So one morning in May, I thought, “Maybe I should try running again, to get my cardio back for hiking at higher elevations.” So I set out and bonked AGAIN, after just a half-mile, just like the last few times I’d tried.
I walked/ran the rest of my 2-mile route, discouraged as hell—but this time, I was determined to figure it out. Maybe it was all of the self-work and commitment to showing myself grace I’d been doing in therapy. Maybe I was taking my own advice to stop comparing Current Me to Past Me. Maybe my brain just had a divine ah-ha moment. Whatever it was, something clicked:
What if I stopped trying to run 10-minute miles? (Where did that number even come from, anyway? It was stuck in my head as “the” defining metric of a “real runner”… but why?) Maybe that’s why running felt so hard. I was trying to impose a performance standard on my current body that it took my 20-something year old body months of consistent effort to achieve. Maybe I could just GO SLOWER.
The glory of thirteen minute miles
The next time I set out for a run, I didn’t try to maintain a 10-minute-mile pace, I just jogged. When I quickly found myself out of breath, I jogged slower. Then, even slower. Ridiculously slow, it felt like. I looked at my watch and saw my pace was 14:30. Quickly quieting the part of my brain that wanted to say, “This is barely faster than walking,” I stayed committed to the experiment and just kept going.
I ran 2.3 miles that day, with one walking break up a big hill. Two miles! In a row! My moving pace was just under 14 minutes per mile, and I felt like I had cracked the code.
A few days later, I ran 4 miles on a local trail (at 1,500 extra feet of elevation), with a few stops for water and a few walking sections. My moving pace was just over 14 minutes per mile.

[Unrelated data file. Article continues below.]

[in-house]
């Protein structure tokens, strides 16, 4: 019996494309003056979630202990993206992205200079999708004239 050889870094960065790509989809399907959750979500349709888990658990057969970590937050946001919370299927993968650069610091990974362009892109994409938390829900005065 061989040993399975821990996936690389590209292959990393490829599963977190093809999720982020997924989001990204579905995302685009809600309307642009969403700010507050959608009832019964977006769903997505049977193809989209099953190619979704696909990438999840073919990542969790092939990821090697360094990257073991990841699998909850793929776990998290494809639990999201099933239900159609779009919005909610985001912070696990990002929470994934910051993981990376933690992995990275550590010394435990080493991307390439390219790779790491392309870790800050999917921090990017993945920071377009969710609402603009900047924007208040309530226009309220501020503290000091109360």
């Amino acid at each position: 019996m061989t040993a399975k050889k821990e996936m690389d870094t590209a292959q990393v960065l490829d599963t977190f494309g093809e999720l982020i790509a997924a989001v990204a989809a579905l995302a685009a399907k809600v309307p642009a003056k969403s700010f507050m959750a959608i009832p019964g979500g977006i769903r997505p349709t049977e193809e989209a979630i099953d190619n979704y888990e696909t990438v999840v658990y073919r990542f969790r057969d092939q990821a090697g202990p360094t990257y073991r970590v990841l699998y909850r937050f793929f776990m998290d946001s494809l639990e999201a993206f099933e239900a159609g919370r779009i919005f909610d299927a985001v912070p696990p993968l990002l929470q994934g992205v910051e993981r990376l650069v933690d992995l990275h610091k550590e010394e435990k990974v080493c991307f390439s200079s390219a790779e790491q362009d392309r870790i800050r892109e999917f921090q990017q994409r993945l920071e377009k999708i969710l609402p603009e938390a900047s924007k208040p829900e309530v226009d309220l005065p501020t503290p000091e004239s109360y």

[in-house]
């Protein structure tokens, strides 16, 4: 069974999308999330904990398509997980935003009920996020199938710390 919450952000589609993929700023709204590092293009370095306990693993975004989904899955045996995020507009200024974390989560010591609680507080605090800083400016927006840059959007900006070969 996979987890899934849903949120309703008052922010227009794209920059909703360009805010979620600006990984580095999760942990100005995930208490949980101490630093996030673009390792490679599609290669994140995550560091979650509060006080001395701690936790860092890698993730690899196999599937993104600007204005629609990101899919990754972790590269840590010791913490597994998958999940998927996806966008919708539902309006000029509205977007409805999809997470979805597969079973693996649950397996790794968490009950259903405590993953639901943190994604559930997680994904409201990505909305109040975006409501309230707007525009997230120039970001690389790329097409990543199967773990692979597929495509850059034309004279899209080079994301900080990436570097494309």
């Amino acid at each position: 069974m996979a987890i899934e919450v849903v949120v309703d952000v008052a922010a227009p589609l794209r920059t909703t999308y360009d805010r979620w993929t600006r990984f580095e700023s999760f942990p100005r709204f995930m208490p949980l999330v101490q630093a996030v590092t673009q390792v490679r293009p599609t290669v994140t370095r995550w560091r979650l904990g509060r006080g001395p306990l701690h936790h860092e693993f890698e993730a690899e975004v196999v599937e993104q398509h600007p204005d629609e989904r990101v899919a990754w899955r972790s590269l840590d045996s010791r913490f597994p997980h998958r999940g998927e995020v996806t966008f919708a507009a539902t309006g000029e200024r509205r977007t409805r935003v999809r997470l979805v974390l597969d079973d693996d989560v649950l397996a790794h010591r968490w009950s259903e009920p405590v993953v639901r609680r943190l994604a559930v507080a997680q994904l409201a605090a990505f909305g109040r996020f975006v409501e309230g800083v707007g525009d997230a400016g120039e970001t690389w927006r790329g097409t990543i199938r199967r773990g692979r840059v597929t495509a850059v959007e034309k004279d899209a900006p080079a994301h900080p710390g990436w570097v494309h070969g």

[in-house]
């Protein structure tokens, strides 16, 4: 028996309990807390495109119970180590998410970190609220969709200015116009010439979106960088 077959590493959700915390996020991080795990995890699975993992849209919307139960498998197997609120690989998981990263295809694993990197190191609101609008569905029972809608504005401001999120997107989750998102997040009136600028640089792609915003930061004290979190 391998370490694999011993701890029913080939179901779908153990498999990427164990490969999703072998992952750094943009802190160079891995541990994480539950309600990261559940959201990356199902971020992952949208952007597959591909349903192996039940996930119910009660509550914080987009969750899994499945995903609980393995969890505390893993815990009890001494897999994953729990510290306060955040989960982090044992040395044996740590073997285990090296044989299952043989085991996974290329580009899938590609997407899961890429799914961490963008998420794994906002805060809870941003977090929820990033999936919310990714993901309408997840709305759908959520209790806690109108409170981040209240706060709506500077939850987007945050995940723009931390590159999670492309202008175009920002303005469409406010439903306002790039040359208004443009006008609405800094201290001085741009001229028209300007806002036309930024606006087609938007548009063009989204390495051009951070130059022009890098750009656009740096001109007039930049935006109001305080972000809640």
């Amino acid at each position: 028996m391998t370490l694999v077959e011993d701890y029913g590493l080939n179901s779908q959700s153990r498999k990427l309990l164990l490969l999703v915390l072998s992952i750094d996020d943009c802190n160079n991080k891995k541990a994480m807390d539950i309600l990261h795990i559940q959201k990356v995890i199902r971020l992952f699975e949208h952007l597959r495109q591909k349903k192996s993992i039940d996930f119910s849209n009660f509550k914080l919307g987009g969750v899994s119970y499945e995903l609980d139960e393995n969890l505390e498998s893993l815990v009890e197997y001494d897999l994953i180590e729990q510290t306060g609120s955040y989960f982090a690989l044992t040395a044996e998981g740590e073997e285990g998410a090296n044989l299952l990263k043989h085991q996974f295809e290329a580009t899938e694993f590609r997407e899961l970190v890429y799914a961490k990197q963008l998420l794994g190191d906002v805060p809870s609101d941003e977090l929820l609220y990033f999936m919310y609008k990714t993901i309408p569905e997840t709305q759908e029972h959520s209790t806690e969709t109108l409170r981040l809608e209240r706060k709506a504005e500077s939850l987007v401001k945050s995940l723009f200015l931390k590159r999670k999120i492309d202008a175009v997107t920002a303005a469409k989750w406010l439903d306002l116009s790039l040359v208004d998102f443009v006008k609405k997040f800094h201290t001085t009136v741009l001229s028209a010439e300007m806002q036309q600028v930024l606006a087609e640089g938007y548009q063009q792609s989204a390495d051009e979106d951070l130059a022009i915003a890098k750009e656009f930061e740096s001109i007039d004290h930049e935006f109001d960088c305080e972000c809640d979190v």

A week after that, I ran 2.6 miles and for the first time, I didn’t need to walk up the hill. My pace was a solid 13 minutes per mile.
For the last three months, I’ve been running 2-3 days a week consistently. I’ve done several 6-mile trail runs, and developed a 5-mile route around my neighborhood. One of those routes features a hill that’s a solid half-mile long. And today I ran 5.7 glorious, beaming, delightful miles at a pace of… drumroll please…
12:55 minutes per mile.
I’m not making myself go faster. I’m not even trying to go faster. I’m just RUNNING! And it turns out, I CAN run. I’m enjoying the hell out of it. I’m having SO much fun. My shins don’t hurt. I recover quickly. I look forward to hitting the road or the trail. And yes, I AM A REAL RUNNER, with a proud pace of who-the-f***-cares-because-nobody-is-paying-me-to-run.
The other morning, I ended my route at a coffee shop. After I ordered my iced decaf Americano, the barista said, “When I see you, it makes me think I should get back into running. I’ve tried, and it’s just so hard now.” I immediately replied, “Go slower. Like, really slow. It still counts, and it’s made it so much more fun for me.” She said, “Huh. I hadn’t really thought about that, but I guess I could!”
I wonder if you could too. Maybe with running or hiking, yes. But also, with anything you’re doing that could be fun, but just isn’t right now, because of the pressures you’re imposing upon yourself.
Let me know how that’s landing for you in the comments.